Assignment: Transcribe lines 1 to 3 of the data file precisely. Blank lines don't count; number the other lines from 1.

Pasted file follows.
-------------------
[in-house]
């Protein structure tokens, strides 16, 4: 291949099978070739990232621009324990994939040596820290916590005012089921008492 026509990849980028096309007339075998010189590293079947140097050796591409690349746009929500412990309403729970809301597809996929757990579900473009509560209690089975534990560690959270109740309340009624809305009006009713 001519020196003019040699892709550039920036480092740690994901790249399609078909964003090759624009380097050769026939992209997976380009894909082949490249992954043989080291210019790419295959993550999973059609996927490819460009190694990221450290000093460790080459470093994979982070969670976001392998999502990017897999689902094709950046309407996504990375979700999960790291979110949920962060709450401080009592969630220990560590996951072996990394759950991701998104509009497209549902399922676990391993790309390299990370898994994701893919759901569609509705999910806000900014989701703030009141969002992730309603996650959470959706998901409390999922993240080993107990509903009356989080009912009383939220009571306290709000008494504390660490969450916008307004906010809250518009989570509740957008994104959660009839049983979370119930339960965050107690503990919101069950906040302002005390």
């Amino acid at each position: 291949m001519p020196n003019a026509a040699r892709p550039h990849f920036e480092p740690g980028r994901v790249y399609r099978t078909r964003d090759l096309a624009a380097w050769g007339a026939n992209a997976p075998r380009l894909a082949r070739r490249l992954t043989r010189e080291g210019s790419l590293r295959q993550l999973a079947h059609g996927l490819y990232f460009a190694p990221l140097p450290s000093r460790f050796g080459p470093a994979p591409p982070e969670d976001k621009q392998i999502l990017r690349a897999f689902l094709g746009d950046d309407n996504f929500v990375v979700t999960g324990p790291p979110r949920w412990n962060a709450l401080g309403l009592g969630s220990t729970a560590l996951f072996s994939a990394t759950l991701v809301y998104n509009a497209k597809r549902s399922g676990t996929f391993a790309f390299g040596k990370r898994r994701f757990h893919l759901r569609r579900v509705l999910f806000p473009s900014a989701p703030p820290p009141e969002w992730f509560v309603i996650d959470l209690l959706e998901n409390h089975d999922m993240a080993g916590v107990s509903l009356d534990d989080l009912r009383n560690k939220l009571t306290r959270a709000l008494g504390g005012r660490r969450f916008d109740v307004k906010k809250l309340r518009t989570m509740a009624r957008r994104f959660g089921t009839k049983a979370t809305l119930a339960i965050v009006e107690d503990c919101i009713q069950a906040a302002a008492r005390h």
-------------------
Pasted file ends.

[in-house]
């Protein structure tokens, strides 16, 4: 291949099978070739990232621009324990994939040596820290916590005012089921008492 026509990849980028096309007339075998010189590293079947140097050796591409690349746009929500412990309403729970809301597809996929757990579900473009509560209690089975534990560690959270109740309340009624809305009006009713 001519020196003019040699892709550039920036480092740690994901790249399609078909964003090759624009380097050769026939992209997976380009894909082949490249992954043989080291210019790419295959993550999973059609996927490819460009190694990221450290000093460790080459470093994979982070969670976001392998999502990017897999689902094709950046309407996504990375979700999960790291979110949920962060709450401080009592969630220990560590996951072996990394759950991701998104509009497209549902399922676990391993790309390299990370898994994701893919759901569609509705999910806000900014989701703030009141969002992730309603996650959470959706998901409390999922993240080993107990509903009356989080009912009383939220009571306290709000008494504390660490969450916008307004906010809250518009989570509740957008994104959660009839049983979370119930339960965050107690503990919101069950906040302002005390």
């Amino acid at each position: 291949m001519p020196n003019a026509a040699r892709p550039h990849f920036e480092p740690g980028r994901v790249y399609r099978t078909r964003d090759l096309a624009a380097w050769g007339a026939n992209a997976p075998r380009l894909a082949r070739r490249l992954t043989r010189e080291g210019s790419l590293r295959q993550l999973a079947h059609g996927l490819y990232f460009a190694p990221l140097p450290s000093r460790f050796g080459p470093a994979p591409p982070e969670d976001k621009q392998i999502l990017r690349a897999f689902l094709g746009d950046d309407n996504f929500v990375v979700t999960g324990p790291p979110r949920w412990n962060a709450l401080g309403l009592g969630s220990t729970a560590l996951f072996s994939a990394t759950l991701v809301y998104n509009a497209k597809r549902s399922g676990t996929f391993a790309f390299g040596k990370r898994r994701f757990h893919l759901r569609r579900v509705l999910f806000p473009s900014a989701p703030p820290p009141e969002w992730f509560v309603i996650d959470l209690l959706e998901n409390h089975d999922m993240a080993g916590v107990s509903l009356d534990d989080l009912r009383n560690k939220l009571t306290r959270a709000l008494g504390g005012r660490r969450f916008d109740v307004k906010k809250l309340r518009t989570m509740a009624r957008r994104f959660g089921t009839k049983a979370t809305l119930a339960i965050v009006e107690d503990c919101i009713q069950a906040a302002a008492r005390h």